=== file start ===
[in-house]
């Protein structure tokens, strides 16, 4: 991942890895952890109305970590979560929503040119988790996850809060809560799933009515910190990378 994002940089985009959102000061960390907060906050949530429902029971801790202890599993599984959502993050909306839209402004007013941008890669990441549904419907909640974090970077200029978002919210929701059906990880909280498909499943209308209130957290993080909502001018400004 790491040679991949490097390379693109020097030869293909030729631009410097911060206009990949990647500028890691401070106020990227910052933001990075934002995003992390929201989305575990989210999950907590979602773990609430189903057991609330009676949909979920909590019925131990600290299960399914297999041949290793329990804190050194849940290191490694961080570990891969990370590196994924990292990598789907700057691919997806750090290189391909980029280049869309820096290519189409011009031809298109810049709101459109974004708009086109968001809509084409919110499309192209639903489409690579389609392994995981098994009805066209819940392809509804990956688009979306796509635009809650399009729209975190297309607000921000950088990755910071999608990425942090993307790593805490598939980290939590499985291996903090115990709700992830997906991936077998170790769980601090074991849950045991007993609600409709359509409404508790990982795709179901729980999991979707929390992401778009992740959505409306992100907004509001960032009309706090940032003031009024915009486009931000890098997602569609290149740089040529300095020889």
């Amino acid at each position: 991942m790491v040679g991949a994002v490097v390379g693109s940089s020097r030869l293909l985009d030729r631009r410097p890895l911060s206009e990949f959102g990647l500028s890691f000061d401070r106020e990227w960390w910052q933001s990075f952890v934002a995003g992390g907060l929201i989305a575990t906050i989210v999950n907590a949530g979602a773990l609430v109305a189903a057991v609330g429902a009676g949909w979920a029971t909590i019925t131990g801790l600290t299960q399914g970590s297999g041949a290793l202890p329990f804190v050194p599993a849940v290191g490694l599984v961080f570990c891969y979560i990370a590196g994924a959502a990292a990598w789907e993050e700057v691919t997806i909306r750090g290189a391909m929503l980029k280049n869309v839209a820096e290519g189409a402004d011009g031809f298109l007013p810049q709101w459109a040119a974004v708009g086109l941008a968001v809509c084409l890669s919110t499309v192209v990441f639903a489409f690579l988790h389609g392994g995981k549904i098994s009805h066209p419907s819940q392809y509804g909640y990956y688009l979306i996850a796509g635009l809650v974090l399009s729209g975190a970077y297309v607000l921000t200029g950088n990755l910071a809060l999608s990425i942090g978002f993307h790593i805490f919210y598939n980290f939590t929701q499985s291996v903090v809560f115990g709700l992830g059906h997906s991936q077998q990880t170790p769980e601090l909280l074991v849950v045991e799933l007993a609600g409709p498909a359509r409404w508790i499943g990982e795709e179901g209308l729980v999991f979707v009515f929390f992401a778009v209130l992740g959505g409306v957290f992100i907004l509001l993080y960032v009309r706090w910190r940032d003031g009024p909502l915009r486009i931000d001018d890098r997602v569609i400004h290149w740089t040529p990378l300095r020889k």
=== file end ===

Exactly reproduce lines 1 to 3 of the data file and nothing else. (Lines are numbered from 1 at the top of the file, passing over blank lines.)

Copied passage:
[in-house]
């Protein structure tokens, strides 16, 4: 991942890895952890109305970590979560929503040119988790996850809060809560799933009515910190990378 994002940089985009959102000061960390907060906050949530429902029971801790202890599993599984959502993050909306839209402004007013941008890669990441549904419907909640974090970077200029978002919210929701059906990880909280498909499943209308209130957290993080909502001018400004 790491040679991949490097390379693109020097030869293909030729631009410097911060206009990949990647500028890691401070106020990227910052933001990075934002995003992390929201989305575990989210999950907590979602773990609430189903057991609330009676949909979920909590019925131990600290299960399914297999041949290793329990804190050194849940290191490694961080570990891969990370590196994924990292990598789907700057691919997806750090290189391909980029280049869309820096290519189409011009031809298109810049709101459109974004708009086109968001809509084409919110499309192209639903489409690579389609392994995981098994009805066209819940392809509804990956688009979306796509635009809650399009729209975190297309607000921000950088990755910071999608990425942090993307790593805490598939980290939590499985291996903090115990709700992830997906991936077998170790769980601090074991849950045991007993609600409709359509409404508790990982795709179901729980999991979707929390992401778009992740959505409306992100907004509001960032009309706090940032003031009024915009486009931000890098997602569609290149740089040529300095020889």
């Amino acid at each position: 991942m790491v040679g991949a994002v490097v390379g693109s940089s020097r030869l293909l985009d030729r631009r410097p890895l911060s206009e990949f959102g990647l500028s890691f000061d401070r106020e990227w960390w910052q933001s990075f952890v934002a995003g992390g907060l929201i989305a575990t906050i989210v999950n907590a949530g979602a773990l609430v109305a189903a057991v609330g429902a009676g949909w979920a029971t909590i019925t131990g801790l600290t299960q399914g970590s297999g041949a290793l202890p329990f804190v050194p599993a849940v290191g490694l599984v961080f570990c891969y979560i990370a590196g994924a959502a990292a990598w789907e993050e700057v691919t997806i909306r750090g290189a391909m929503l980029k280049n869309v839209a820096e290519g189409a402004d011009g031809f298109l007013p810049q709101w459109a040119a974004v708009g086109l941008a968001v809509c084409l890669s919110t499309v192209v990441f639903a489409f690579l988790h389609g392994g995981k549904i098994s009805h066209p419907s819940q392809y509804g909640y990956y688009l979306i996850a796509g635009l809650v974090l399009s729209g975190a970077y297309v607000l921000t200029g950088n990755l910071a809060l999608s990425i942090g978002f993307h790593i805490f919210y598939n980290f939590t929701q499985s291996v903090v809560f115990g709700l992830g059906h997906s991936q077998q990880t170790p769980e601090l909280l074991v849950v045991e799933l007993a609600g409709p498909a359509r409404w508790i499943g990982e795709e179901g209308l729980v999991f979707v009515f929390f992401a778009v209130l992740g959505g409306v957290f992100i907004l509001l993080y960032v009309r706090w910190r940032d003031g009024p909502l915009r486009i931000d001018d890098r997602v569609i400004h290149w740089t040529p990378l300095r020889k």